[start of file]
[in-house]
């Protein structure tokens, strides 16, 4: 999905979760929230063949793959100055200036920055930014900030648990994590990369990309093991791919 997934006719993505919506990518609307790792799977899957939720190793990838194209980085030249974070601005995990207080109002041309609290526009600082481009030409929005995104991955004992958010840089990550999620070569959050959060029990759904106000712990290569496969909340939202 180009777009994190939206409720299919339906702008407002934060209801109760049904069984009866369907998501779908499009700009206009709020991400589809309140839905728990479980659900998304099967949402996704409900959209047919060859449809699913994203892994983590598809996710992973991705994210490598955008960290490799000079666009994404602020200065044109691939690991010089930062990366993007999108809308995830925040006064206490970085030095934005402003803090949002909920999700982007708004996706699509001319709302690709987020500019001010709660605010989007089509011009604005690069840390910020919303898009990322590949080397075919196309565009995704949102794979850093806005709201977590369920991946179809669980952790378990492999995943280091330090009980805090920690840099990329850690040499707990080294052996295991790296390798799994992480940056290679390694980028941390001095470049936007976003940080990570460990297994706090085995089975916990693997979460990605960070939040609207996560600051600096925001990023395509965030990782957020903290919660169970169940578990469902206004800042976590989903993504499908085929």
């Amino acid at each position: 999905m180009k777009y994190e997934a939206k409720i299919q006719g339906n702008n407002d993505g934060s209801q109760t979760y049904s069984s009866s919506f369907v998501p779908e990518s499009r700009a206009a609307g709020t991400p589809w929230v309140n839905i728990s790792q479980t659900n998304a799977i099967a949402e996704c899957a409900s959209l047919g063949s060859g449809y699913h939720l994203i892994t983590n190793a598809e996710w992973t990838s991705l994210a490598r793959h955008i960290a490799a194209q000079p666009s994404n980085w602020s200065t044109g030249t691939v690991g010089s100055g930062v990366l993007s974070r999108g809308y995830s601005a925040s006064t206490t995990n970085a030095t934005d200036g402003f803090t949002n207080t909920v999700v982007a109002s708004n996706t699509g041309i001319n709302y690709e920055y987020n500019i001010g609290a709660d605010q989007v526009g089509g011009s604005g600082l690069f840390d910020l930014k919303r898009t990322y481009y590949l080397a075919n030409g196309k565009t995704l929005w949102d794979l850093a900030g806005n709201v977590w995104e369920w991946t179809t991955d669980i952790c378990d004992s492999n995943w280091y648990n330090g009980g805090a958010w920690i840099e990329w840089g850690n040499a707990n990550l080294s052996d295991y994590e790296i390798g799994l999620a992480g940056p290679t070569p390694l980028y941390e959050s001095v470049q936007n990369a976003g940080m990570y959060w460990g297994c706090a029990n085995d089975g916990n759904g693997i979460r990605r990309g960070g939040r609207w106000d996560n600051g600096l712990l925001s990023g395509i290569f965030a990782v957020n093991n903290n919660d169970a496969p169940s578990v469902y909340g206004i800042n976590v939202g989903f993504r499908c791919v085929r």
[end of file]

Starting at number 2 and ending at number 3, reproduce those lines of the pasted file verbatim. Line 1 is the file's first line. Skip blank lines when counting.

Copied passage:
């Protein structure tokens, strides 16, 4: 999905979760929230063949793959100055200036920055930014900030648990994590990369990309093991791919 997934006719993505919506990518609307790792799977899957939720190793990838194209980085030249974070601005995990207080109002041309609290526009600082481009030409929005995104991955004992958010840089990550999620070569959050959060029990759904106000712990290569496969909340939202 180009777009994190939206409720299919339906702008407002934060209801109760049904069984009866369907998501779908499009700009206009709020991400589809309140839905728990479980659900998304099967949402996704409900959209047919060859449809699913994203892994983590598809996710992973991705994210490598955008960290490799000079666009994404602020200065044109691939690991010089930062990366993007999108809308995830925040006064206490970085030095934005402003803090949002909920999700982007708004996706699509001319709302690709987020500019001010709660605010989007089509011009604005690069840390910020919303898009990322590949080397075919196309565009995704949102794979850093806005709201977590369920991946179809669980952790378990492999995943280091330090009980805090920690840099990329850690040499707990080294052996295991790296390798799994992480940056290679390694980028941390001095470049936007976003940080990570460990297994706090085995089975916990693997979460990605960070939040609207996560600051600096925001990023395509965030990782957020903290919660169970169940578990469902206004800042976590989903993504499908085929």
């Amino acid at each position: 999905m180009k777009y994190e997934a939206k409720i299919q006719g339906n702008n407002d993505g934060s209801q109760t979760y049904s069984s009866s919506f369907v998501p779908e990518s499009r700009a206009a609307g709020t991400p589809w929230v309140n839905i728990s790792q479980t659900n998304a799977i099967a949402e996704c899957a409900s959209l047919g063949s060859g449809y699913h939720l994203i892994t983590n190793a598809e996710w992973t990838s991705l994210a490598r793959h955008i960290a490799a194209q000079p666009s994404n980085w602020s200065t044109g030249t691939v690991g010089s100055g930062v990366l993007s974070r999108g809308y995830s601005a925040s006064t206490t995990n970085a030095t934005d200036g402003f803090t949002n207080t909920v999700v982007a109002s708004n996706t699509g041309i001319n709302y690709e920055y987020n500019i001010g609290a709660d605010q989007v526009g089509g011009s604005g600082l690069f840390d910020l930014k919303r898009t990322y481009y590949l080397a075919n030409g196309k565009t995704l929005w949102d794979l850093a900030g806005n709201v977590w995104e369920w991946t179809t991955d669980i952790c378990d004992s492999n995943w280091y648990n330090g009980g805090a958010w920690i840099e990329w840089g850690n040499a707990n990550l080294s052996d295991y994590e790296i390798g799994l999620a992480g940056p290679t070569p390694l980028y941390e959050s001095v470049q936007n990369a976003g940080m990570y959060w460990g297994c706090a029990n085995d089975g916990n759904g693997i979460r990605r990309g960070g939040r609207w106000d996560n600051g600096l712990l925001s990023g395509i290569f965030a990782v957020n093991n903290n919660d169970a496969p169940s578990v469902y909340g206004i800042n976590v939202g989903f993504r499908c791919v085929r």